Rhetorical Device: Erotema

A rhetorical question (also known as erotema) is a question that does not require an answer. It is asked in order to create a dramatic effect or to make a point rather than to get an answer (although it can be answered). When used properly, rhetorical questions can be an effective tool in engaging the audience and driving home your points. They can also be used to spark curiosity in the audience, encouraging them to think more deeply about a topic. Finally, by using rhetorical questions, the speaker can create a more personal connection with their audience, allowing them to connect with the audience on a more emotional level.


The world is a much smaller place now that we are living through the biggest revolution in the history of the world in terms of technology, telecommunications and transport. We are therefore in a stronger position to shape that world, particularly in this very historic week – who could have dreamt that the whole of Europe would be together? Given that it is a smaller world and that we are in a stronger position to shape it, the European Union should decide that our first objective in this new century is a world in which there is no longer any war or conflict. John Hume, "Final speech by John Hume to the European Parliament" (4 May 2004)

The exercise of these rights should not cost one single American citizen his reputation or his right to a livelihood nor should he be in danger of losing his reputation or livelihood merely because he happens to know someone who holds unpopular beliefs. Who of us doesn’t? Margaret Chase Smith, "Declaration of Conscience" (1 June 1950)
WeWriteSpeeches rhetorical device explainer card on erotema

Multiple rhetorical questions can be arranged so as to compound their effect. In the following example President Reagan used three questions with implied "no" answers, to hammer home his message.
Can anyone look at the record of this Administration and say, "Well done"?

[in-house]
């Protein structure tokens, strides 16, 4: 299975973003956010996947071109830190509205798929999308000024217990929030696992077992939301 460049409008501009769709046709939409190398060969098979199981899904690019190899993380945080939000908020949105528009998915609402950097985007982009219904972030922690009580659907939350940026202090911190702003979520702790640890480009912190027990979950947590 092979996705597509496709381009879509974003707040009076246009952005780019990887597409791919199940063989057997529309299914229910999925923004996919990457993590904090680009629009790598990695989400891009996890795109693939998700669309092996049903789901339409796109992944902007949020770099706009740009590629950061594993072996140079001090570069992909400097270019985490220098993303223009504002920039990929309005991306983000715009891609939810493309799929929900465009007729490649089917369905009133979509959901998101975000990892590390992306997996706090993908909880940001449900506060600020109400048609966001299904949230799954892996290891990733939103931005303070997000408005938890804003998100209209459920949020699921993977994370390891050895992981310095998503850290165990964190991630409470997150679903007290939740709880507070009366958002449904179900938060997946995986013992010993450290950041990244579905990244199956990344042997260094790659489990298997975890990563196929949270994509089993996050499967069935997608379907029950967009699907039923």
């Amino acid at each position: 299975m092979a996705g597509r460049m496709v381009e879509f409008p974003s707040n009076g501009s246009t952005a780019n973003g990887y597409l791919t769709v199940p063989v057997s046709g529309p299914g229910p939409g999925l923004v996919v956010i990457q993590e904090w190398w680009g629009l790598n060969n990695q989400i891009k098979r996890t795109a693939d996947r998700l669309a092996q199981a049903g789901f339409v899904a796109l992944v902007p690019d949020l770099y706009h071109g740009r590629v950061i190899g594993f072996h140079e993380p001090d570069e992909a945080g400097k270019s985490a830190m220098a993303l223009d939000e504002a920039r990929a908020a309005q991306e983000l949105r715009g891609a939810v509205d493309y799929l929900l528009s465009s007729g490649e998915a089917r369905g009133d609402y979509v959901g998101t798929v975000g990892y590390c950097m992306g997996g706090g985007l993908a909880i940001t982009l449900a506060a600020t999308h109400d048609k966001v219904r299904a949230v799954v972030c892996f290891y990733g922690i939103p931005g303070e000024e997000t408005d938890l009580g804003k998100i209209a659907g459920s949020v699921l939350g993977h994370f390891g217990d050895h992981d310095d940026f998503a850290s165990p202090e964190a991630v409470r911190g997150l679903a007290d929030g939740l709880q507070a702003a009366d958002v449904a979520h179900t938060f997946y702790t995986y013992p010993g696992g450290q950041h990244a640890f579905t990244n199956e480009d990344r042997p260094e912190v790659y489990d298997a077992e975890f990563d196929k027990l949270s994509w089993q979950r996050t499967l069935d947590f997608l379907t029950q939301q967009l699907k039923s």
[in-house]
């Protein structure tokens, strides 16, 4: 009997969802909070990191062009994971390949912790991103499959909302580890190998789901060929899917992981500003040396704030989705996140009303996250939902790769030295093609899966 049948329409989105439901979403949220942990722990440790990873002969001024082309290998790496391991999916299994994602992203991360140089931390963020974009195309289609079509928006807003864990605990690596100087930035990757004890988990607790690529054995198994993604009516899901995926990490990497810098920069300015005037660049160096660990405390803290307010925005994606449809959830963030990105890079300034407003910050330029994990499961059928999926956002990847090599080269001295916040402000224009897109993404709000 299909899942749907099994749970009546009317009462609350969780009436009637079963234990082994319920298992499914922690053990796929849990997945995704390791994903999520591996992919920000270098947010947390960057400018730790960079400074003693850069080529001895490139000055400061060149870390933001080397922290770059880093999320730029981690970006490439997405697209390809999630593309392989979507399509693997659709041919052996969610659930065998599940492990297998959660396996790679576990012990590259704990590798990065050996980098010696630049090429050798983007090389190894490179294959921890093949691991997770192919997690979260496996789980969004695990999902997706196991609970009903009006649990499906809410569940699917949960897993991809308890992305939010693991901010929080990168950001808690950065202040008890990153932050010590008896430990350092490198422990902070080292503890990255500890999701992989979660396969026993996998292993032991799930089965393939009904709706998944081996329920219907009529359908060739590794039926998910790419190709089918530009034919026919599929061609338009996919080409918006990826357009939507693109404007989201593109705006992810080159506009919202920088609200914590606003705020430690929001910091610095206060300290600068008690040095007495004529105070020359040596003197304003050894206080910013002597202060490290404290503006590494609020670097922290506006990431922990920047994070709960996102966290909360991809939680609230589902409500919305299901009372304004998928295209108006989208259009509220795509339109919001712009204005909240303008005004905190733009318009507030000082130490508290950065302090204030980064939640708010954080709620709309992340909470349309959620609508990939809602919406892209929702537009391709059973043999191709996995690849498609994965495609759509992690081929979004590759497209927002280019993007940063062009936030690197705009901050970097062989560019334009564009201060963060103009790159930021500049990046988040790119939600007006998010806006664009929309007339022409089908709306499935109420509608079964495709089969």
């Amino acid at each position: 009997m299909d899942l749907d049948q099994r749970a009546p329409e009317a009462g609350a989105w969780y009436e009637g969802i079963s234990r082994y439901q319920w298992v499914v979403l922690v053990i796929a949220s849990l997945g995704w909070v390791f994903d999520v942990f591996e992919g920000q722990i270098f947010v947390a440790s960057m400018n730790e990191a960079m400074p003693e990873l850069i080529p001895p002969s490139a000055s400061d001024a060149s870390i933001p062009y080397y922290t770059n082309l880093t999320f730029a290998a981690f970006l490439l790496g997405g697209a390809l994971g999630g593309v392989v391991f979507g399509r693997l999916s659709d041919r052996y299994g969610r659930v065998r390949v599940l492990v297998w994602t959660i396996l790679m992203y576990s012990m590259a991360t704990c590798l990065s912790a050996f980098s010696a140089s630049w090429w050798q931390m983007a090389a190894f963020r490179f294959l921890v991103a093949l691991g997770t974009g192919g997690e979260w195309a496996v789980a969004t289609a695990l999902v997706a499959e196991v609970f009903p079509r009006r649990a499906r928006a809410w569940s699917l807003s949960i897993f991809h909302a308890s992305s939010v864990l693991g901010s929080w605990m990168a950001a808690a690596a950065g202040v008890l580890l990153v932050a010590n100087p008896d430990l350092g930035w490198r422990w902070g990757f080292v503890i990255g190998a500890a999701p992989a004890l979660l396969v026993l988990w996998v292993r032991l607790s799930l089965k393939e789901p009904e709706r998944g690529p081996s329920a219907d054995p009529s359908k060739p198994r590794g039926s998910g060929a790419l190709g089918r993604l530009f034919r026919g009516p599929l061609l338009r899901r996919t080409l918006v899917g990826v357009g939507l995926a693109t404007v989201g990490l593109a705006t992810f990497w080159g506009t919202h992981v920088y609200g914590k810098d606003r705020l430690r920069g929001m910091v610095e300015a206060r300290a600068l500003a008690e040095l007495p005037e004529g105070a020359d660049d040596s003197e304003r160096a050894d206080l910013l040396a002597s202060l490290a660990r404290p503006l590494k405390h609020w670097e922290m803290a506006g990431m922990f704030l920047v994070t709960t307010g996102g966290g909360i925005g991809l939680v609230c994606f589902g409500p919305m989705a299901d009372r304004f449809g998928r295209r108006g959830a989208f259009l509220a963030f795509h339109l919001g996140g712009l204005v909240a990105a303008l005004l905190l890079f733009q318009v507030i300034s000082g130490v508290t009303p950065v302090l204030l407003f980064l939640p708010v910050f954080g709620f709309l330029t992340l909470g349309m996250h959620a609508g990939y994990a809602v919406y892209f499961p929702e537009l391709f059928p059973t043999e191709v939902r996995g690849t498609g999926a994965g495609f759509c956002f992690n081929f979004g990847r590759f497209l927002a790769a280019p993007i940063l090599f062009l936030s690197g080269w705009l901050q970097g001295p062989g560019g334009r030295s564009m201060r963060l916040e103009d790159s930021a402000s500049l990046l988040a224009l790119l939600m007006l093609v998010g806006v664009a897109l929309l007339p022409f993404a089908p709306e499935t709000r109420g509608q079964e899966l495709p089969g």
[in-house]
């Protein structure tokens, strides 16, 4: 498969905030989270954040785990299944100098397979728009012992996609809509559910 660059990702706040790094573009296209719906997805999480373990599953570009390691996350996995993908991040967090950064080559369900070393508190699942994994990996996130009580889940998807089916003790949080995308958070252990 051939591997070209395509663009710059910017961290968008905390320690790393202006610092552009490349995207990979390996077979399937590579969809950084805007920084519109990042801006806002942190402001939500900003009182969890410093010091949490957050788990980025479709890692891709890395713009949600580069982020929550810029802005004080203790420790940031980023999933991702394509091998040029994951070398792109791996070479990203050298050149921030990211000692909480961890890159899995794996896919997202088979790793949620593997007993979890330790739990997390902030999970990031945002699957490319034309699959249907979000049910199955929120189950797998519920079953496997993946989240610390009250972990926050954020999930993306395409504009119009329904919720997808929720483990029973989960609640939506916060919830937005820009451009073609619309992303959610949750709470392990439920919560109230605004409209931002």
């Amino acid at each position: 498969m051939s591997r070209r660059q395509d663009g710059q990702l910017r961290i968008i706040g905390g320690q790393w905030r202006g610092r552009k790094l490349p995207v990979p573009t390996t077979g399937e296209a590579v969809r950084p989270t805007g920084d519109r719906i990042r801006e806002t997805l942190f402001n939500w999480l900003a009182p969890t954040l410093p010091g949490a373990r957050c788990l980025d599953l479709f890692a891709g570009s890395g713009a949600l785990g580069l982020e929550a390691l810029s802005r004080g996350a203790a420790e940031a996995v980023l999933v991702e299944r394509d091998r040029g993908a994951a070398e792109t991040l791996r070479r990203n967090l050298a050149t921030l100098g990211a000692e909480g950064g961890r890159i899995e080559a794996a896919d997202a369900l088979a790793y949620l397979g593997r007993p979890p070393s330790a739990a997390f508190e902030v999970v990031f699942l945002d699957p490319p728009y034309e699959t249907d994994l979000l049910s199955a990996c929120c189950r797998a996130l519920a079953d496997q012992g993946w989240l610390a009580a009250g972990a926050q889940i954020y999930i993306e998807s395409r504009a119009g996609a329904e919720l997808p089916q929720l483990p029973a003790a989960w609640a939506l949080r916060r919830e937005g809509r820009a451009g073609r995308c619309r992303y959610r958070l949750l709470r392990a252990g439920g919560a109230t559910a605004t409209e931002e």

Can anyone compare the state of our economy when the Carter Administration took office with where we are today and say, "Keep up the good work"?

Can anyone look at our reduced standing in the world today and say, "Let's have four more years of this"? Ronald Reagan, "1980 Republican National Convention Acceptance Address" (17 July 1980)

A rhetorical question doesn't require an answer but it can be answered. In his immigration speech, President Obama posed the following rhetorical questions and answered them with more rhetorical questions (making a No/Yes, No/Yes, No/Yes parallel structure):
Are we a nation that tolerates the hypocrisy of a system where workers who pick our fruit and make our beds never have a chance to get right with the law? Or are we a nation that gives them a chance to make amends, take responsibility, and give their kids a better future?
Are we a nation that accepts the cruelty of ripping children from their parents’ arms? Or are we a nation that values families, and works together to keep them together?
Are we a nation that educates the world’s best and brightest in our universities, only to send them home to create businesses in countries that compete against us? Or are we a nation that encourages them to stay and create jobs here, create businesses here, create industries right here in America? Barack Obama, "Remarks by the President in Address to the Nation on Immigration" (20 November 2014)

Further reading

  • Wikipedia: Rhetorical Question Visit
  • Silva Rhetoricæ: The Forest of Rhetoric Visit
  • LitCharts: Rhetorical questions Visit
  • Nordquist, Richard: "An Introduction to Rhetorical Questions", ThoughtCo Visit